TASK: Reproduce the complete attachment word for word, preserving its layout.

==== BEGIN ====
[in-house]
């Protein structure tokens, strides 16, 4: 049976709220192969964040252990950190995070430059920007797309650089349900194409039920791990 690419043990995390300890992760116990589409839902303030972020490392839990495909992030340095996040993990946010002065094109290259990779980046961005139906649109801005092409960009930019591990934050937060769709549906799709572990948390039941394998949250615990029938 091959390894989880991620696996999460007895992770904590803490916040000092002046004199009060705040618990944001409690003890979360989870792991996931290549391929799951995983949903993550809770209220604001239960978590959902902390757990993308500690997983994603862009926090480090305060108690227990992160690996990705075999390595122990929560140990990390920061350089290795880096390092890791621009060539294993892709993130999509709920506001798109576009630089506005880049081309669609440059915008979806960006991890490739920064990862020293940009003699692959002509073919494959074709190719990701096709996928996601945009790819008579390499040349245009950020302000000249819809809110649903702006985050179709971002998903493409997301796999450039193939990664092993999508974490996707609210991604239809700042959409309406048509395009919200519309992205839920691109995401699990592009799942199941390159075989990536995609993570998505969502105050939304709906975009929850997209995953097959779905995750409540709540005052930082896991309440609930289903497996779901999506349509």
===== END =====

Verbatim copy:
[in-house]
């Protein structure tokens, strides 16, 4: 049976709220192969964040252990950190995070430059920007797309650089349900194409039920791990 690419043990995390300890992760116990589409839902303030972020490392839990495909992030340095996040993990946010002065094109290259990779980046961005139906649109801005092409960009930019591990934050937060769709549906799709572990948390039941394998949250615990029938 091959390894989880991620696996999460007895992770904590803490916040000092002046004199009060705040618990944001409690003890979360989870792991996931290549391929799951995983949903993550809770209220604001239960978590959902902390757990993308500690997983994603862009926090480090305060108690227990992160690996990705075999390595122990929560140990990390920061350089290795880096390092890791621009060539294993892709993130999509709920506001798109576009630089506005880049081309669609440059915008979806960006991890490739920064990862020293940009003699692959002509073919494959074709190719990701096709996928996601945009790819008579390499040349245009950020302000000249819809809110649903702006985050179709971002998903493409997301796999450039193939990664092993999508974490996707609210991604239809700042959409309406048509395009919200519309992205839920691109995401699990592009799942199941390159075989990536995609993570998505969502105050939304709906975009929850997209995953097959779905995750409540709540005052930082896991309440609930289903497996779901999506349509």